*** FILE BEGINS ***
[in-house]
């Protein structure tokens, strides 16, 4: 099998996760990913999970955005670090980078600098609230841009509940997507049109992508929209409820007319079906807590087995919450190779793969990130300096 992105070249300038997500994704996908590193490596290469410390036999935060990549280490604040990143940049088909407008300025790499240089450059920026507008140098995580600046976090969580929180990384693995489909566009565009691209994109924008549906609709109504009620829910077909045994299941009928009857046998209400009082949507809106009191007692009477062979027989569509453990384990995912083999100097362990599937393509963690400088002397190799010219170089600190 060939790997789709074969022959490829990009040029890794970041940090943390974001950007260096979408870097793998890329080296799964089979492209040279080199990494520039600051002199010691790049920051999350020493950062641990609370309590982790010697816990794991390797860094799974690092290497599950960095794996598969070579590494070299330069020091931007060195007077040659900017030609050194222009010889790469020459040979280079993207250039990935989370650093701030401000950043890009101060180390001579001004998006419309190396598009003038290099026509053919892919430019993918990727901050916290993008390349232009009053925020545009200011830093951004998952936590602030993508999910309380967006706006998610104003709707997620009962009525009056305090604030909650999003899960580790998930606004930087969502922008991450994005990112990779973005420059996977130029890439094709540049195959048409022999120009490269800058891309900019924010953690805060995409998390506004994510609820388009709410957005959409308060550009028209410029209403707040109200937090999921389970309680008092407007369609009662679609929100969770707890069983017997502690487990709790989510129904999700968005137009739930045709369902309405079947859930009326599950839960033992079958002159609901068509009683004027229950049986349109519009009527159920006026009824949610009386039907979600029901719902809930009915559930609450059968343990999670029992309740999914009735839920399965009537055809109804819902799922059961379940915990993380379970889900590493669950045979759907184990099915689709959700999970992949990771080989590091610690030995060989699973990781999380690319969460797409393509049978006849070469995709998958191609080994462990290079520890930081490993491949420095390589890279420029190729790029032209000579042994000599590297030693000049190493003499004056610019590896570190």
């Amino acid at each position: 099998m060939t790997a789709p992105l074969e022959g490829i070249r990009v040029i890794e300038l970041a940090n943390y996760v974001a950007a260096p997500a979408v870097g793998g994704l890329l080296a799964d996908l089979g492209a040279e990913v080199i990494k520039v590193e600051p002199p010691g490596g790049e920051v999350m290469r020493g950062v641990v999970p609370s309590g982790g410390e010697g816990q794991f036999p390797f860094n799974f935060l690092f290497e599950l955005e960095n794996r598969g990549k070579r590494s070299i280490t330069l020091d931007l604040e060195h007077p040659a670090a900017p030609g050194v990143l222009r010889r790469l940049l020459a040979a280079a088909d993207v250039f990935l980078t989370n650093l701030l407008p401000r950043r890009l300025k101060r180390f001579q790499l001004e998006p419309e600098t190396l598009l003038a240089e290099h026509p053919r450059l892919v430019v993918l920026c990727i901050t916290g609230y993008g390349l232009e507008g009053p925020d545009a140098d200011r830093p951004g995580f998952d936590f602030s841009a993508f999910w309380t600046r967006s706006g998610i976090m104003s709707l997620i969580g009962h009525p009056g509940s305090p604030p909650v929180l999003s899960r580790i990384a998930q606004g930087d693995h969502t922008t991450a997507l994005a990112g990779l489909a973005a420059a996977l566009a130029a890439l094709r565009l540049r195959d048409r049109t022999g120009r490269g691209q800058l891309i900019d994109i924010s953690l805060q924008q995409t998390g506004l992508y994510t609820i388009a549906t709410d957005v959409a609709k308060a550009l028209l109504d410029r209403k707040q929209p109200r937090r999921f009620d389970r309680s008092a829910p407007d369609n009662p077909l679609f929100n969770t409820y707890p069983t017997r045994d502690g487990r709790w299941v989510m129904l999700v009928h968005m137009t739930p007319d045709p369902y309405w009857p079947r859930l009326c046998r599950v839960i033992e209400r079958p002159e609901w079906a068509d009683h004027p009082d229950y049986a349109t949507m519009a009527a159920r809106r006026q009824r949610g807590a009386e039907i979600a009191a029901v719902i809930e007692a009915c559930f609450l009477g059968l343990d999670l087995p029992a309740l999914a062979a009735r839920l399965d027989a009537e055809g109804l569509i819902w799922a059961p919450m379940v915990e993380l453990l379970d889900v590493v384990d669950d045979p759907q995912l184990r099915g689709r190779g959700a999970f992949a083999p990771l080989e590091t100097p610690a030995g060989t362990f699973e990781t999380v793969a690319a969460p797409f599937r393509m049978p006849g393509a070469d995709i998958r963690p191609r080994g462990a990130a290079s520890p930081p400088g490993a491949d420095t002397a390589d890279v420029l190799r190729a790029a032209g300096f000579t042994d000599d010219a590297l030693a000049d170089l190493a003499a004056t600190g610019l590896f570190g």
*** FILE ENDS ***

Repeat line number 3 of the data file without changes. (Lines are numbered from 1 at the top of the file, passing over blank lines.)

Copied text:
């Amino acid at each position: 099998m060939t790997a789709p992105l074969e022959g490829i070249r990009v040029i890794e300038l970041a940090n943390y996760v974001a950007a260096p997500a979408v870097g793998g994704l890329l080296a799964d996908l089979g492209a040279e990913v080199i990494k520039v590193e600051p002199p010691g490596g790049e920051v999350m290469r020493g950062v641990v999970p609370s309590g982790g410390e010697g816990q794991f036999p390797f860094n799974f935060l690092f290497e599950l955005e960095n794996r598969g990549k070579r590494s070299i280490t330069l020091d931007l604040e060195h007077p040659a670090a900017p030609g050194v990143l222009r010889r790469l940049l020459a040979a280079a088909d993207v250039f990935l980078t989370n650093l701030l407008p401000r950043r890009l300025k101060r180390f001579q790499l001004e998006p419309e600098t190396l598009l003038a240089e290099h026509p053919r450059l892919v430019v993918l920026c990727i901050t916290g609230y993008g390349l232009e507008g009053p925020d545009a140098d200011r830093p951004g995580f998952d936590f602030s841009a993508f999910w309380t600046r967006s706006g998610i976090m104003s709707l997620i969580g009962h009525p009056g509940s305090p604030p909650v929180l999003s899960r580790i990384a998930q606004g930087d693995h969502t922008t991450a997507l994005a990112g990779l489909a973005a420059a996977l566009a130029a890439l094709r565009l540049r195959d048409r049109t022999g120009r490269g691209q800058l891309i900019d994109i924010s953690l805060q924008q995409t998390g506004l992508y994510t609820i388009a549906t709410d957005v959409a609709k308060a550009l028209l109504d410029r209403k707040q929209p109200r937090r999921f009620d389970r309680s008092a829910p407007d369609n009662p077909l679609f929100n969770t409820y707890p069983t017997r045994d502690g487990r709790w299941v989510m129904l999700v009928h968005m137009t739930p007319d045709p369902y309405w009857p079947r859930l009326c046998r599950v839960i033992e209400r079958p002159e609901w079906a068509d009683h004027p009082d229950y049986a349109t949507m519009a009527a159920r809106r006026q009824r949610g807590a009386e039907i979600a009191a029901v719902i809930e007692a009915c559930f609450l009477g059968l343990d999670l087995p029992a309740l999914a062979a009735r839920l399965d027989a009537e055809g109804l569509i819902w799922a059961p919450m379940v915990e993380l453990l379970d889900v590493v384990d669950d045979p759907q995912l184990r099915g689709r190779g959700a999970f992949a083999p990771l080989e590091t100097p610690a030995g060989t362990f699973e990781t999380v793969a690319a969460p797409f599937r393509m049978p006849g393509a070469d995709i998958r963690p191609r080994g462990a990130a290079s520890p930081p400088g490993a491949d420095t002397a390589d890279v420029l190799r190729a790029a032209g300096f000579t042994d000599d010219a590297l030693a000049d170089l190493a003499a004056t600190g610019l590896f570190g």